The Draft Amendment has been seeking to introduce an exemption similar to the Bolar exemption available in the United States. However, the August 2008 Version only explicitly exempts from patent infringement the manufacturing of drugs or medical equipment for administrative approval purpose. Noticeably, the use and importation of the drugs or medical equipment for administrative approval purpose, which were listed in the relevant patent infringement exemptions in the previous versions of the Draft Amendment, are not addressed in the August 2008 Version. Such a revision arouses concerns about the legitimacy of clinical trials in which the drugs or medical equipment would have to be used and tested. It is noticed that in recent case law development, certain PRC Courts held that the use of drugs in clinical trials is not for “production and business purpose” and therefore found no infringement. As further revisions could be introduced during the legislation stage, it remains uncertain whether the clinical trial issue will be addressed in the new Patent Law or be left with the judicial bodies.
In addition, the Draft Amendment has expanded patent infringement exemptions to cover parallel importation.
8. Other Amendments in Accordance With Certain Recently Joined International Treaties
Firstly, the Draft Amendment proposes to preserve in the Patent Law certain provisions of the Doha Declaration on the TRIPS Agreement and Public Health of 2001 and the World Trade Organization (WTO) Decision of 2003 on the Doha Declaration with respect to compulsory licensing. Specifically, under the Draft Amendment, SIPO may, for public health purposes, grant compulsory license(s) to third parties to manufacture patented drugs and to export the drugs to (1) a least developed country or (2) a WTO member that has no or insufficient capacity to produce the patented drugs and that has fulfilled the relevant procedures in accordance with the relevant WTO treaties.
Secondly, in light of the relevant TRIPs provisions, the Draft Amendment provides that, where it is determined through a judicial or administrative procedure that a patentee’s exercise of his patent right is an act intended to eliminate or restrict competitions, the SIPO may grant a compulsory license upon request.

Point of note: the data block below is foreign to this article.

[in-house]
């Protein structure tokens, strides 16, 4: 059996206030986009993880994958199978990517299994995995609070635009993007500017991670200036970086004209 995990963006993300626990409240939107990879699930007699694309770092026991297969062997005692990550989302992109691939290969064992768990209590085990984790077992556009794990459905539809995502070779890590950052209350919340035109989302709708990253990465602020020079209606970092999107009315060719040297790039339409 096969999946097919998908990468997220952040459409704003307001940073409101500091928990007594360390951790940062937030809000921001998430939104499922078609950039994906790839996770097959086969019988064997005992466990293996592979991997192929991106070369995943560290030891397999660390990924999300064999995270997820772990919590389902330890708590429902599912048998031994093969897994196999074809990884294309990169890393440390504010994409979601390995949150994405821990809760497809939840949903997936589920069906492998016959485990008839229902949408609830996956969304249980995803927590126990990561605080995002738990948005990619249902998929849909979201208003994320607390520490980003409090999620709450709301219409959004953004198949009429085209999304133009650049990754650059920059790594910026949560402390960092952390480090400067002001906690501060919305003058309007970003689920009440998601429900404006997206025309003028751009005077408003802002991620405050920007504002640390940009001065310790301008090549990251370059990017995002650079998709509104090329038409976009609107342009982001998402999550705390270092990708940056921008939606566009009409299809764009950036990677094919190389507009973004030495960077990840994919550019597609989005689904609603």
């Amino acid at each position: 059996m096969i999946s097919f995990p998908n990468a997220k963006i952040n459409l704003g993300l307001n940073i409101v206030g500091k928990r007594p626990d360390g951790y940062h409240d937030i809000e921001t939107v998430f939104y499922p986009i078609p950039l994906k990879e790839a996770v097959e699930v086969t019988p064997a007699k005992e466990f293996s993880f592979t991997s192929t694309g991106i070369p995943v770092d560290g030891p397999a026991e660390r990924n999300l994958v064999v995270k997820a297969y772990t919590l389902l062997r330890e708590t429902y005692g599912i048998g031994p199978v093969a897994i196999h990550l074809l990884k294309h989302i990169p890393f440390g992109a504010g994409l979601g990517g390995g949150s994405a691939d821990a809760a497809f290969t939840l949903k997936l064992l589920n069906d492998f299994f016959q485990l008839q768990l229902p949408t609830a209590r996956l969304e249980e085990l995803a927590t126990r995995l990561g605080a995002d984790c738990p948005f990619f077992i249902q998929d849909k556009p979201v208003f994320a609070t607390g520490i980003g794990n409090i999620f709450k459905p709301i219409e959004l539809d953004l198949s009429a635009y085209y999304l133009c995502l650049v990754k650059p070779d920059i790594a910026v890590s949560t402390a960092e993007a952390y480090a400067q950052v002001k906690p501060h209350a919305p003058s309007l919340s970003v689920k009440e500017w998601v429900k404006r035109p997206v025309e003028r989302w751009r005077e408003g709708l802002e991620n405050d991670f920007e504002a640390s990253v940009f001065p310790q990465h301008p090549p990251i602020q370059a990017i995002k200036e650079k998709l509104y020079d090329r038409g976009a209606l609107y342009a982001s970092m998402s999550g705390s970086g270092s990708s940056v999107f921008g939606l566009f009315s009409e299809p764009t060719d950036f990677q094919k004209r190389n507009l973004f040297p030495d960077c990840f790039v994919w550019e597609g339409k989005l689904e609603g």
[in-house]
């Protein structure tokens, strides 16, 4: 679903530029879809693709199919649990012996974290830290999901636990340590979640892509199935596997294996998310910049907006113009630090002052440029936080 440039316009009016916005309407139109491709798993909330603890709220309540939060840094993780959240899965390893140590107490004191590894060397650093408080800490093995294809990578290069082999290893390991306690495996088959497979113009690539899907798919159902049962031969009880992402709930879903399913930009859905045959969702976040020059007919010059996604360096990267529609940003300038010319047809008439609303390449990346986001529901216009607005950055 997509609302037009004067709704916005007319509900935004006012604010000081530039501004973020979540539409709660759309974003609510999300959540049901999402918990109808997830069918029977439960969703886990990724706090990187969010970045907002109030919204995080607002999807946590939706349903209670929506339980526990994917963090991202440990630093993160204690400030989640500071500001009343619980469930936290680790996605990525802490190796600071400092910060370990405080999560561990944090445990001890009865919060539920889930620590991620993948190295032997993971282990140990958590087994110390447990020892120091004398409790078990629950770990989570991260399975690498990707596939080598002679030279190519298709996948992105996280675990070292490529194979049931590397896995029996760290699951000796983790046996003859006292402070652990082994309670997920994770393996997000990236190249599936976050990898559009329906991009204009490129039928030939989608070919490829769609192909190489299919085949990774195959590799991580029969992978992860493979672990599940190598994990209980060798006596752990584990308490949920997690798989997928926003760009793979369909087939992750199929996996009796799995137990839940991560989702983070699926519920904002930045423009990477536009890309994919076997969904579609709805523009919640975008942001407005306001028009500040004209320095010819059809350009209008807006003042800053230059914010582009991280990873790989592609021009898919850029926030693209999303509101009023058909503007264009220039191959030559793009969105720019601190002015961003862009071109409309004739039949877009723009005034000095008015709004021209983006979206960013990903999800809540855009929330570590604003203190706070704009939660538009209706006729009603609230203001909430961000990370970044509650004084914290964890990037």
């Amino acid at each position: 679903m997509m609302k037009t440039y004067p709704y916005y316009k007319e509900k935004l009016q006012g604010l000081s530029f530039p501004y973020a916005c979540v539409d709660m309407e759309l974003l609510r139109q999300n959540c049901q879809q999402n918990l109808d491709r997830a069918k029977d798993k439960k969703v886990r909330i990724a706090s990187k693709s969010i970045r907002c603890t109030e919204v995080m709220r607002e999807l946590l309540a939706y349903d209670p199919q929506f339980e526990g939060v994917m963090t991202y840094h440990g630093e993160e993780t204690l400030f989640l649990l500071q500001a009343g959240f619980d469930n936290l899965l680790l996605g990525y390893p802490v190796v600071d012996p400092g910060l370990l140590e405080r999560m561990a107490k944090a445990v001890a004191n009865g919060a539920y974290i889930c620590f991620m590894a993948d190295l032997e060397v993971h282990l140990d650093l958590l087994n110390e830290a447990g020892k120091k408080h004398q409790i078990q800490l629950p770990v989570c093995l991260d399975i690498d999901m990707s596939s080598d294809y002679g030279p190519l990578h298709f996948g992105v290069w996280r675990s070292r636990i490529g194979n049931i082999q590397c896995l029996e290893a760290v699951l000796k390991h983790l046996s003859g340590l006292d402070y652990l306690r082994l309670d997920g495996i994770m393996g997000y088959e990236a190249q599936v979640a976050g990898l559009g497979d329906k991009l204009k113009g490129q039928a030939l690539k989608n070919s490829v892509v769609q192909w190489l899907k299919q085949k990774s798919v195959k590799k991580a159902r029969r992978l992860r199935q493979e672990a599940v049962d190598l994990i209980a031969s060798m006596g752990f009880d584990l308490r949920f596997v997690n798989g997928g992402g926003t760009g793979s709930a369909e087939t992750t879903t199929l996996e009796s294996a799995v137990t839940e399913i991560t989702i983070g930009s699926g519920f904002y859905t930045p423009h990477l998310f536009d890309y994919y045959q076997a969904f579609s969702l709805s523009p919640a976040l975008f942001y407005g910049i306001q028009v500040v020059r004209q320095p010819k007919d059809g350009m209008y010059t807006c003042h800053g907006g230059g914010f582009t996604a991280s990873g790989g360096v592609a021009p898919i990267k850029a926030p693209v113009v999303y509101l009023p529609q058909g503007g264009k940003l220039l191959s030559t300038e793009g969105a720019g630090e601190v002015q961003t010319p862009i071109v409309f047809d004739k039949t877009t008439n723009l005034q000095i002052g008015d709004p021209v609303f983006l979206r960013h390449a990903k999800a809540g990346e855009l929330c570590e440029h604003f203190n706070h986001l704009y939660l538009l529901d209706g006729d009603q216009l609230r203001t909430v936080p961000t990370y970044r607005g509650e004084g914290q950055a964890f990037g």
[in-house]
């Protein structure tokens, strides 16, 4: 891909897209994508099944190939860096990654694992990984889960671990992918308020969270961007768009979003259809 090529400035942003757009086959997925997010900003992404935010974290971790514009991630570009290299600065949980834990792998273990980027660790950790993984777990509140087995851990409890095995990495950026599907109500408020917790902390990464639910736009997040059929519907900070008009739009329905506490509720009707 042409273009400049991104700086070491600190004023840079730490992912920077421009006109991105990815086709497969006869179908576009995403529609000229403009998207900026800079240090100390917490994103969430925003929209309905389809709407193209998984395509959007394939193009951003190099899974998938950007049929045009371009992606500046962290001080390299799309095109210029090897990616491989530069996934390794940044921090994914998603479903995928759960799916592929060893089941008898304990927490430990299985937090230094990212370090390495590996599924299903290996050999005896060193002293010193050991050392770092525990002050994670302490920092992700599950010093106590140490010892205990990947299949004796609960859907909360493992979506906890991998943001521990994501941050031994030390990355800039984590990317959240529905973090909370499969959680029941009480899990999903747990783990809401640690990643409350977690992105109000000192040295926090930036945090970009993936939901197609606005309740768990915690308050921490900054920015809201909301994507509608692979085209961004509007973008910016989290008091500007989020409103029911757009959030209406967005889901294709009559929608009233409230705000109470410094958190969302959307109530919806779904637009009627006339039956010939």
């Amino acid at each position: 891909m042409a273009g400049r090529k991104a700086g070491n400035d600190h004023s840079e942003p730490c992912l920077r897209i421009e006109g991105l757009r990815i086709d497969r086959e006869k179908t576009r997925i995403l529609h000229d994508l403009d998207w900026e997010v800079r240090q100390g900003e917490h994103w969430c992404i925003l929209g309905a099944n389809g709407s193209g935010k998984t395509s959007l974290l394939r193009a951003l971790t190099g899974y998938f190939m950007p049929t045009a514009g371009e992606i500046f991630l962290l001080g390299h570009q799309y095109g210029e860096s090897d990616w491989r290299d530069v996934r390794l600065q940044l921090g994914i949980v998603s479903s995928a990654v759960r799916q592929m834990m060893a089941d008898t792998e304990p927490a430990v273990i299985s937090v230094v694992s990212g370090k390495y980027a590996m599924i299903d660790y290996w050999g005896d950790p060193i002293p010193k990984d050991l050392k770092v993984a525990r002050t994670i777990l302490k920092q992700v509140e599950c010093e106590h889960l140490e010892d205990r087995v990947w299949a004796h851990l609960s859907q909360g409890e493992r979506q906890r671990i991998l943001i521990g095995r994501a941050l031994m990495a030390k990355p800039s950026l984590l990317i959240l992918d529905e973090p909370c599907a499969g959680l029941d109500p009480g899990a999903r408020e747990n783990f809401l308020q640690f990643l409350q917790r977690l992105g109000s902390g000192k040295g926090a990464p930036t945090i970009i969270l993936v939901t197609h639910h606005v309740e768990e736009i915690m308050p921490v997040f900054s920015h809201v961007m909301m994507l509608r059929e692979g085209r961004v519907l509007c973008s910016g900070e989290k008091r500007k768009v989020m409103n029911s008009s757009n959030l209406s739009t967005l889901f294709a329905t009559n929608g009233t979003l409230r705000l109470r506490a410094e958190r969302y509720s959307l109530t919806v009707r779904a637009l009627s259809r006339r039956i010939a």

In addition, in light of the Convention on Biological Diversity, the Draft Amendment requires that for an invention-creation, the completion of which depends upon certain genetic resources, the applicant shall disclose the direct source and the original source of such genetic resources, aiming to prevent illegal stealing of China’s genetic resources.
Unlike the first two rounds of revisions to the Patent Law, China voluntarily initiated the Third Amendment as part of the implementation of the National Intellectual Property Strategy. The Third Amendment appears to have carefully drawn a balance between the interests of the patent holders and the public by providing greater certainty in terms of patentability and enforcement. With the Third Amendment being implemented, we expect to see the enhancement in the patent protections in China.
Legal News Alert is part of our ongoing commitment to providing up-to-the-minute information about pressing concerns or industry issues affecting our clients and our colleagues preparing to do or doing business in China. If you have any questions about this alert or would like to discuss this topic further, please contact your Foley attorney or any of the following individuals:
Foley & Lardner LLP is licensed to operate in China as a foreign law firm. Under Ministry of Justice regulations, foreign law firms in China are permitted to advise clients on certain aspects of international transactions and to provide consultation concerning the impact of the Chinese legal and regulatory environment; foreign law firms in China are not permitted to practice Chinese law. The content of this communication does not constitute an opinion on Chinese law nor does it constitute legal advice, but is based on our research and our experience advising clients on international business transactions in China.